Adam Roach's No Objection on draft-ietf-httpbis-origin-frame-04: (with COMMENT)

Adam Roach has entered the following ballot position for
draft-ietf-httpbis-origin-frame-04: No Objection

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This seems a good mechanism overall. The security property of no longer
requiring DNS checks seems a slight bit troublesome, as it (as the draft
acknowledges) makes mounting an attack significantly easier: all that is
required is exploiting a CA, rather than the two-step process of doing that
plus hijacking DNS in some way. Was there consideration given to advising that
implementations perform DNS checks after the fact? This would provide the
latency benefits this mechanism is defined for while allowing at least for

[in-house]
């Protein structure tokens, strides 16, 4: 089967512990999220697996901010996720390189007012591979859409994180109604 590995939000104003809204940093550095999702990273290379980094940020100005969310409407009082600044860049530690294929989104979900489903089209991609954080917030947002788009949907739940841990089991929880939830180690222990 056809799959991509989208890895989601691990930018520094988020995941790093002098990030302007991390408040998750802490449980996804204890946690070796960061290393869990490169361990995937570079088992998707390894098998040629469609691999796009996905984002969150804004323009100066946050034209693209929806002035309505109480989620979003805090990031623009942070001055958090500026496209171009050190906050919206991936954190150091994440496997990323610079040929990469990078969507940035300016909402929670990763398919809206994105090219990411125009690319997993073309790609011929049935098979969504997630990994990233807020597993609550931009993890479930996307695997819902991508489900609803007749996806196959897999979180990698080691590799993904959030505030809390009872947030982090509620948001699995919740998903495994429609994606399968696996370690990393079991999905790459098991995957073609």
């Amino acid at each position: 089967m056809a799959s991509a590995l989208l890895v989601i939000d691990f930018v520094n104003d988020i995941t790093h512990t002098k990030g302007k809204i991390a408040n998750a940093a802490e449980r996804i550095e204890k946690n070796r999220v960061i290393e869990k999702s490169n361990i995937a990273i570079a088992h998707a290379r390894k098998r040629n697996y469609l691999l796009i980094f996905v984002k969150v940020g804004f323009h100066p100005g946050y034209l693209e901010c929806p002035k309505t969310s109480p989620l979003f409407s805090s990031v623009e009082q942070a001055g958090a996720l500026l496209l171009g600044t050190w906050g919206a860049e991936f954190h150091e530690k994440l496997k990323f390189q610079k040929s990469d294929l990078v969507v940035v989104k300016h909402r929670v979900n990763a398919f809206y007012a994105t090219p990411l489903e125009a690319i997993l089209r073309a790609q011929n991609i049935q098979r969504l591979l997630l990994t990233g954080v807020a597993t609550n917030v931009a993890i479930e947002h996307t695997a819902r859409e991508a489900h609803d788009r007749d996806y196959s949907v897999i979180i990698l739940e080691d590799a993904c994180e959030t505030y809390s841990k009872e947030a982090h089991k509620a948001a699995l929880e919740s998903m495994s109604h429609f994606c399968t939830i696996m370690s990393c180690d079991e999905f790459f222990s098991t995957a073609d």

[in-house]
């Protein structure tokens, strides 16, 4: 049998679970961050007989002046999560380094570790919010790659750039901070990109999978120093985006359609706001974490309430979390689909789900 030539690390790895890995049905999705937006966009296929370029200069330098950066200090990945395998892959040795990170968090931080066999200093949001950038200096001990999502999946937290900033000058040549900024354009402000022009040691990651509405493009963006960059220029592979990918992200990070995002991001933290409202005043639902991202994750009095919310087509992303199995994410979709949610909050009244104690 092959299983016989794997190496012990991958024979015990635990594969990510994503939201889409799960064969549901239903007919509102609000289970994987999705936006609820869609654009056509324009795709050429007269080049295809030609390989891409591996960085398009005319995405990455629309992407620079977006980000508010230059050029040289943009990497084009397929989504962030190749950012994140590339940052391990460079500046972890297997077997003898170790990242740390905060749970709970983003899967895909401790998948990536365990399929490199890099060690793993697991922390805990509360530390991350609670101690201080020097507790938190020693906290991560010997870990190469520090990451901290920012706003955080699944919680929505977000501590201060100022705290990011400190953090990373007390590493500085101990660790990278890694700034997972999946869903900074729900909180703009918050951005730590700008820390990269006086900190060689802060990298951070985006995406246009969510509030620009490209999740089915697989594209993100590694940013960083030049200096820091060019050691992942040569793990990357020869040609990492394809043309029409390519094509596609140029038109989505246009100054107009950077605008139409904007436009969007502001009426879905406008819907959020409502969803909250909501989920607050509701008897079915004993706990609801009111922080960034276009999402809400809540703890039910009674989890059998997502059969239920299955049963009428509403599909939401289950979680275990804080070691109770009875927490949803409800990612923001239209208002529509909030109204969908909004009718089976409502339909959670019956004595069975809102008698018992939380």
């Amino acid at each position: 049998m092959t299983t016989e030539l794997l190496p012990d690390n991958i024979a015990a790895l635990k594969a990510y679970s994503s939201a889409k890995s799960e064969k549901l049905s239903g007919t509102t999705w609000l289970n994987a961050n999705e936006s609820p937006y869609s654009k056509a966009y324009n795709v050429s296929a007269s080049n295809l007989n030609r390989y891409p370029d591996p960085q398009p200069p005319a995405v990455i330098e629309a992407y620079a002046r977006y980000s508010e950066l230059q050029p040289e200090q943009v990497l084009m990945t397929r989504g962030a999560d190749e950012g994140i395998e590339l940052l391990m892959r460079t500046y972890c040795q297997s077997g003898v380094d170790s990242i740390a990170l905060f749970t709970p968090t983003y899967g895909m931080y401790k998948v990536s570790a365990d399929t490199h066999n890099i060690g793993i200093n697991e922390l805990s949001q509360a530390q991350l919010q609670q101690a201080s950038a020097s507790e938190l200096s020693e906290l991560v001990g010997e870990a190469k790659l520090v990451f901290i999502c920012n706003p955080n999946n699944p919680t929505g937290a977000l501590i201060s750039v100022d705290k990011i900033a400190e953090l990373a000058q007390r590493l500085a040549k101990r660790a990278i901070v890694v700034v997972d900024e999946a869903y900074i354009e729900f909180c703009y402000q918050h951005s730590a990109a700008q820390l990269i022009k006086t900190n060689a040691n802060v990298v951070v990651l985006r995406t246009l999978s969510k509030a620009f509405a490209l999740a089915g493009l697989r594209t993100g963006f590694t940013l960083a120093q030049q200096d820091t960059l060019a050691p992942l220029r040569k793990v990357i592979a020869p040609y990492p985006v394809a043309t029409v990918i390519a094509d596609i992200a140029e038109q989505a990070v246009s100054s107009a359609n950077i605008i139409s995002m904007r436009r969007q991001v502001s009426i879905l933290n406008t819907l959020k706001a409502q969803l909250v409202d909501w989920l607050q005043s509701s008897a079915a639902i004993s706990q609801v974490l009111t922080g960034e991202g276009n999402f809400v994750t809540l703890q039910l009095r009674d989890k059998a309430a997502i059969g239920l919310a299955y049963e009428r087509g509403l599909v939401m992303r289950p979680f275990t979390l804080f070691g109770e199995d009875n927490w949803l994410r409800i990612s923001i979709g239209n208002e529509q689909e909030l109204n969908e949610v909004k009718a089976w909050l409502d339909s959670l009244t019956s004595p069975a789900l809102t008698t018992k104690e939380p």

detection of origin hijacking.

Is the omission of wildcard-style origins intentional? Or was this an
oversight? It seems that being able to, e.g., send an ORIGIN frame that claims
authority over "https://*" would be far more efficient than
blasting out the several million or so origins that such machines would be
authoritative for (yes, I know this won't be done in practice -- such domains
simply won't be able reap the benefits of this mechanism). Ideally, I'd like to
see text in here explaining why wildcards shouldn't be specified, or indicating
that they might be specified in a future document.

Minor nit in Appendix B:

   Generally, this information is most useful to send before sending any
   part of a response that might initiate a new connection; for example,
   "Link" headers [RFC5988] in a response HEADERS, or links in the
   response body.

Presumably, this should reference [RFC8288].

Received on Wednesday, 10 January 2018 01:35:08 UTC